Depression in the Atlantic could become Tropical Storm Josephine

By Alex Harris, Devoun Cetoute and Michelle Marchante Miami Herald

MIAMI _ A tropical depression traveling west through the Atlantic could strengthen into Tropical Storm Josephine by Wednesday night, according to the National Hurricane Center.

The depression is about 1,220 miles east-southeast of the Northern Leeward Islands and is traveling west with maximum sustained winds of 35 mph and higher gusts, according to the hurricane center’s advisory at 5 p.m. EDT Wednesday.

The system is then expected to begin moving west-northwest later Wednesday, according to forecasters. By Friday, winds could reach 60 mph before weakening again.

The forecast shows the storm moving north of the Leeward Islands Saturday and passing well to the north of Puerto Rico on Sunday.

Tropical storm conditions may be possible near the Northern Leeward Islands this weekend, said Lissette Gonzalez, meteorologist with Miami Herald news partner CBS4.

The hurricane center advised that area to pay close attention to the track of the storm.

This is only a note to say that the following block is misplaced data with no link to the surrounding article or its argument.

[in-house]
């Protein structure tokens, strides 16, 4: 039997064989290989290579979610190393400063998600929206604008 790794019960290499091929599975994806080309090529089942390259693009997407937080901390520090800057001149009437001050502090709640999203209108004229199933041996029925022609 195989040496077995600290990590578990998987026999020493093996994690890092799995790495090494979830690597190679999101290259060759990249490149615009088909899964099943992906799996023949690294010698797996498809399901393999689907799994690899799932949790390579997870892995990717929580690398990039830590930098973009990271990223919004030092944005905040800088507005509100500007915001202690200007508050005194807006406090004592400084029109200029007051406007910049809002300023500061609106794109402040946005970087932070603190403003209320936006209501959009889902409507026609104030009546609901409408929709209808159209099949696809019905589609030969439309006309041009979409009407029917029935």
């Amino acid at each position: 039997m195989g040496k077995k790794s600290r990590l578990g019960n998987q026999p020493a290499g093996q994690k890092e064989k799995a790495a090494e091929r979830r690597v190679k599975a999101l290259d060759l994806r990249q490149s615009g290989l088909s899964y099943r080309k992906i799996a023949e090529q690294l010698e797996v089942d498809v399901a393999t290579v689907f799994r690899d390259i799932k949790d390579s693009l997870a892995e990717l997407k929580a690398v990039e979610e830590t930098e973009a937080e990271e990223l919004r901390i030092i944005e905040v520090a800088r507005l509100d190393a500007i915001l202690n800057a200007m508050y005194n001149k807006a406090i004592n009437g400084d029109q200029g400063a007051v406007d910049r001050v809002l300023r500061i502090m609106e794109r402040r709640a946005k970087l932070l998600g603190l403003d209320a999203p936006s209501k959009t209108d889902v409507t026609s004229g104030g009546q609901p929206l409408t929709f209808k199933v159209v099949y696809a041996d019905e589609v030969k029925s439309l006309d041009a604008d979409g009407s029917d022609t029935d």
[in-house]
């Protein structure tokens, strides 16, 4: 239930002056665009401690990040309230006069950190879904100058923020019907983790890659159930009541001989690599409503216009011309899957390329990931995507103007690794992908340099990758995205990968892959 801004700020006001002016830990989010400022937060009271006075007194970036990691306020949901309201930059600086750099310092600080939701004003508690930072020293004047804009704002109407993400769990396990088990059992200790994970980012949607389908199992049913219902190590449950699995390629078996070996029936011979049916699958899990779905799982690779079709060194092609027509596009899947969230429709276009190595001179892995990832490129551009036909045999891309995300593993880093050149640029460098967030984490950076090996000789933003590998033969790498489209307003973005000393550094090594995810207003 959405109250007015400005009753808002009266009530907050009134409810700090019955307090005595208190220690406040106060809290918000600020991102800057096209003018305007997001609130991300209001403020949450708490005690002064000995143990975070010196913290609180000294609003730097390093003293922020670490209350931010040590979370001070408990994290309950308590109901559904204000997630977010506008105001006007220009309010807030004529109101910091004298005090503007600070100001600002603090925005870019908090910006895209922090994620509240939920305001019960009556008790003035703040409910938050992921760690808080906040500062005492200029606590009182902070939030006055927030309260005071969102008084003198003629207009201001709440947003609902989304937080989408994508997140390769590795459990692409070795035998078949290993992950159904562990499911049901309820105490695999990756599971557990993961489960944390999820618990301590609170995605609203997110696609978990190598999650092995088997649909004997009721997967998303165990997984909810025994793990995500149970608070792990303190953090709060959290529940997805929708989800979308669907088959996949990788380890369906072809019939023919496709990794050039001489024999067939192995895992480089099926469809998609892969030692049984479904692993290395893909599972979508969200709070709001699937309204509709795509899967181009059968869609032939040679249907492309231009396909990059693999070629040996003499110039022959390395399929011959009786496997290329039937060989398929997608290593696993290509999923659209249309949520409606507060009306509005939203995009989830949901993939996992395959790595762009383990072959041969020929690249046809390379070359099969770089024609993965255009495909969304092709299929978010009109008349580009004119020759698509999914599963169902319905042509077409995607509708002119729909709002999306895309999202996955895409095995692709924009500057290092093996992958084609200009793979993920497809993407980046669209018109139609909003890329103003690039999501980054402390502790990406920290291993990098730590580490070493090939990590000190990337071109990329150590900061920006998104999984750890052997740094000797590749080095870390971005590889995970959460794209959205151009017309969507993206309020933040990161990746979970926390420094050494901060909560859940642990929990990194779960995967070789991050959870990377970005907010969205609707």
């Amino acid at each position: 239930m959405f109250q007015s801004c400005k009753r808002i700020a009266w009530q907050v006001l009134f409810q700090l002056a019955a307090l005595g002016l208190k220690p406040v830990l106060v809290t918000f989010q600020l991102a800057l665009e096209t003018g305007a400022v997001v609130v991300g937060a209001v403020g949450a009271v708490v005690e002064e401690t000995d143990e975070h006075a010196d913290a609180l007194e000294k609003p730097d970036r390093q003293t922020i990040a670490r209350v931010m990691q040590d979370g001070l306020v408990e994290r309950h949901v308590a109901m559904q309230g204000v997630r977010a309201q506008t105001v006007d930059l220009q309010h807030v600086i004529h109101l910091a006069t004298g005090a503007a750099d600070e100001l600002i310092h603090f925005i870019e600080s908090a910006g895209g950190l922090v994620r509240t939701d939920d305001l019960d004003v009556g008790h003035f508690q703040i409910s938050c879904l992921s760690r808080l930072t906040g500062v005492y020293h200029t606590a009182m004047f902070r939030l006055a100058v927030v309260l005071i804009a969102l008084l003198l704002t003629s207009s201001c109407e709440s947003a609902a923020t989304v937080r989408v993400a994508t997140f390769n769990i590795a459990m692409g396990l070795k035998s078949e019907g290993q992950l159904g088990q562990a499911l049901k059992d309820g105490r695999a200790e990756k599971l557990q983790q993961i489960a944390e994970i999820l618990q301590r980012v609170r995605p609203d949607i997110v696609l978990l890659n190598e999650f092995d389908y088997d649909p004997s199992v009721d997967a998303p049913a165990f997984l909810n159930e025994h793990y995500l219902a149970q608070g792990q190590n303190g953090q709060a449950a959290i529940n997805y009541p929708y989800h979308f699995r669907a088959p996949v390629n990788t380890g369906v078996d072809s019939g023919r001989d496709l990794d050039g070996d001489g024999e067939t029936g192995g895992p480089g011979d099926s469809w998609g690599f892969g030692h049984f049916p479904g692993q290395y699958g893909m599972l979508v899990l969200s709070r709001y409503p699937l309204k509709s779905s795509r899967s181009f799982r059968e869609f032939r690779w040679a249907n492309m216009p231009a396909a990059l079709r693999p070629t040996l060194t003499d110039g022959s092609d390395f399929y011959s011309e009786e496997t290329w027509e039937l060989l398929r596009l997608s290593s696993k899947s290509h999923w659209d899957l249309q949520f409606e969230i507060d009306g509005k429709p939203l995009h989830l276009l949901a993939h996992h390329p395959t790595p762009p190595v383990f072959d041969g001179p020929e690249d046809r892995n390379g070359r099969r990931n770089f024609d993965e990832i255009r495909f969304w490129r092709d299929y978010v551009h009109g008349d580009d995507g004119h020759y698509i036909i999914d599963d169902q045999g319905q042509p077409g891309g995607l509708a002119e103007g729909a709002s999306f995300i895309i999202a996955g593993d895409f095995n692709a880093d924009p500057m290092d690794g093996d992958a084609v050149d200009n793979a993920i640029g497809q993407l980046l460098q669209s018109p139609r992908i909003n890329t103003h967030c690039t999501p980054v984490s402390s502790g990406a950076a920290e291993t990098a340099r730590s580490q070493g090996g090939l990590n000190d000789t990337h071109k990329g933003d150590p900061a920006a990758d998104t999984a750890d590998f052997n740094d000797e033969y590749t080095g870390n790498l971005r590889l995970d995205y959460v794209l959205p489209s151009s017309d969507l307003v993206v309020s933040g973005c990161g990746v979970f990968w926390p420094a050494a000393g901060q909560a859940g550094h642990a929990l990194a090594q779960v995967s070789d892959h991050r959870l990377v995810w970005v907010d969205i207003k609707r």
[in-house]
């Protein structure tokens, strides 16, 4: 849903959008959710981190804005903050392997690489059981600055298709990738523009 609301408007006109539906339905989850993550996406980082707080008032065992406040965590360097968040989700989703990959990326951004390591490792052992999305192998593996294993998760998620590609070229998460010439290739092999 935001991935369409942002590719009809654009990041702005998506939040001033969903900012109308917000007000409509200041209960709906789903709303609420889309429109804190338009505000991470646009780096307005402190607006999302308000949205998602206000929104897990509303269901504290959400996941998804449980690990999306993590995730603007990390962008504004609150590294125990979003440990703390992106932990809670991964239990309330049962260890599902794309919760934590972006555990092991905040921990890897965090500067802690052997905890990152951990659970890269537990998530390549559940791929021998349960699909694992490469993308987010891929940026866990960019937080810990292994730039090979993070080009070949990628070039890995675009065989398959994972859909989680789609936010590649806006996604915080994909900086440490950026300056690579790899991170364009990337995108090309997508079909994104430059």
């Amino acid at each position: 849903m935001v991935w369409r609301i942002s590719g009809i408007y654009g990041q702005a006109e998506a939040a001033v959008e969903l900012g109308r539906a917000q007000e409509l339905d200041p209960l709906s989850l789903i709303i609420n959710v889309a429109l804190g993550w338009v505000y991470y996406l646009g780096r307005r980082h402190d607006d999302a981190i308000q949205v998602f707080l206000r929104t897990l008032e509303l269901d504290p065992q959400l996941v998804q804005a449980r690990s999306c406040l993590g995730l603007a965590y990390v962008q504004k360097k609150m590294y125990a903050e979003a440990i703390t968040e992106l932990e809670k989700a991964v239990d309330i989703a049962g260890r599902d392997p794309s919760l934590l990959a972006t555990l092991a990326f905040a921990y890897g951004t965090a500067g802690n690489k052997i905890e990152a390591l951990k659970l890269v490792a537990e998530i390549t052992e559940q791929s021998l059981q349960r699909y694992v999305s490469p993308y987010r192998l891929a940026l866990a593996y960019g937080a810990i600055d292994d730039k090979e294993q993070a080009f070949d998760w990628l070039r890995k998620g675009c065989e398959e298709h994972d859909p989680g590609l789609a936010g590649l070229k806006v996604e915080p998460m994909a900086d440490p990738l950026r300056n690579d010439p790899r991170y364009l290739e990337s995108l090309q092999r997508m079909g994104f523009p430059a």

The National Hurricane Center says the storm isn’t facing too much dry air for the next few days, which could slow it down, but there’s some wind shear eating away at the western edge of the storm. Forecasters say this could cause it to weaken to a depression again as soon as Monday.

“This shear should cause the system to weaken, and several of the global models forecast it to degenerate to a tropical wave before 120 h,” forecasters wrote.

Just last week, NOAA updated its 2020 hurricane season predictions. Instead of the 13 to 19 named storms it predicted earlier in the year, the agency said it now expects 19 to 25 named storms, the most it has ever predicted.

The record-breaking 2005 hurricane season saw 30 named storms, including Katrina, Rita and Wilma, which exceeded the alphabetical list of storm names and forced scientists to name new storms after letters in the Greek alphabet.